Israel and the Greek Cypriot administration have signed a deal for a huge surveillance system to monitor the United Nations-patrolled Green Line that separates the Greek side from the Turkish Republic of Northern Cyprus (TRNC), defense officials said. The new project aims to decrease the number of immigrants, stop illegal smuggling and provide military intelligence.
"It is an electronic surveillance system that will provide us with images 24 hours a day," Greek Cypriot Defense Ministry spokesperson Christos Pieris told the Cyprus News Agency, adding that the estimated cost of the project is 27.5 million euros ($32 million). "It will be installed at various points on the Green Line."
Pieris said it would take about three years for the Greek Cypriot administration and Tel Aviv to finish setting up the surveillance system that will stretch along 180 kilometers (112 miles) of Green Line that has separated the two administrations of the island since 1974.
The island has been divided since 1964, when ethnic attacks forced Turkish Cypriots to withdraw into enclaves for their safety. In 1974, a Greek Cypriot coup aiming at Greece's annexation led to Turkey's military intervention as a guarantor power. The TRNC was established in 1983.
Earlier in May, the Greek Cypriot administration said that an influx of migrants was forcing it to announce a state of emergency. According to the Greek Cypriots, over the past four years, the number of illegal migrants has reached 4%.
Greek Cypriot Interior Minister Nicos Nouris told European Union Home Affairs Commissioner Ylva Johansson last month that the country can't host more asylum-seekers “due to the severe burden" on its reception system.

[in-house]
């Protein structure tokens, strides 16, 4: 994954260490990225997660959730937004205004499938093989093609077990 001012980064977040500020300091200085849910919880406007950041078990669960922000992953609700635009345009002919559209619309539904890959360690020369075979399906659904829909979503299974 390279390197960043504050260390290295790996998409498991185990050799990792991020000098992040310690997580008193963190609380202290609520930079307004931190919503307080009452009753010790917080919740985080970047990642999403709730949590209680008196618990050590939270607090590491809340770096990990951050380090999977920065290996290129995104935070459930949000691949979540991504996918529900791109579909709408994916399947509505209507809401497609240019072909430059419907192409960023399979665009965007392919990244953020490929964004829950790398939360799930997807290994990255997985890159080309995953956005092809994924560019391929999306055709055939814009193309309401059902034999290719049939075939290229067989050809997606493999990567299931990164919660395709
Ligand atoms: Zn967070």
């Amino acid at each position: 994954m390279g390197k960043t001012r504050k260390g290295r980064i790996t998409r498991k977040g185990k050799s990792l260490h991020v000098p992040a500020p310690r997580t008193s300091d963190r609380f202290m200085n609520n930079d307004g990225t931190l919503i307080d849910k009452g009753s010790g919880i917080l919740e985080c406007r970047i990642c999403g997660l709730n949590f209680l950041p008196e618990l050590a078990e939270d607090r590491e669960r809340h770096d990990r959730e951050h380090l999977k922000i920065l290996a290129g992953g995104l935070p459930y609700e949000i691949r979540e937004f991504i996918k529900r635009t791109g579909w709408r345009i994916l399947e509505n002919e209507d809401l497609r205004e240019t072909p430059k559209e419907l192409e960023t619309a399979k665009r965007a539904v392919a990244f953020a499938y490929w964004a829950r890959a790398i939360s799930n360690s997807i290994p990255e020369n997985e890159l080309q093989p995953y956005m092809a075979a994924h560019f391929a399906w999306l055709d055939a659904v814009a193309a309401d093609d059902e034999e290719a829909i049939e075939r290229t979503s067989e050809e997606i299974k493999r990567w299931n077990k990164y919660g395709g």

At an EU Asylum Support Office conference in Malta held last month, Nouris said the Greek Cypriot administration is “obliged to take significant and drastic" measures along the buffer zone, adding that about 800 migrants crossed it recently within a span of 10 days. Nouris added that 15,000 migrants have had their asylum applications rejected but they cannot be deported because there is no coherent EU policy – or agreement with their home countries – on sending them back.
On Monday, the TRNC urged the Greek Cypriot administration to engage in negotiations on the issue of irregular migration.
"At the crossroads of three continents, the island of Cyprus is not immune to irregular migration. Both the Turkish Republic of Northern Cyprus and the Greek Cypriot administration of southern Cyprus receive irregular immigration from various countries," said a statement from the TRNC's Ministry of Foreign Affairs. "Contrary to the Greek Cypriot side, our country is devoid of international assistance and struggling with irregular migration only with the support of motherland Turkey," it added.
The statement said the issue of irregular migration should be addressed within the spirit of cooperation, adding that it requires that the international community puts forth a joint effort and acts with a sense of responsibility and solidarity.
"We would like to take this opportunity to renew, once again, our proposal for cooperation on irregular migration, which poses a significant challenge to all of us," it added.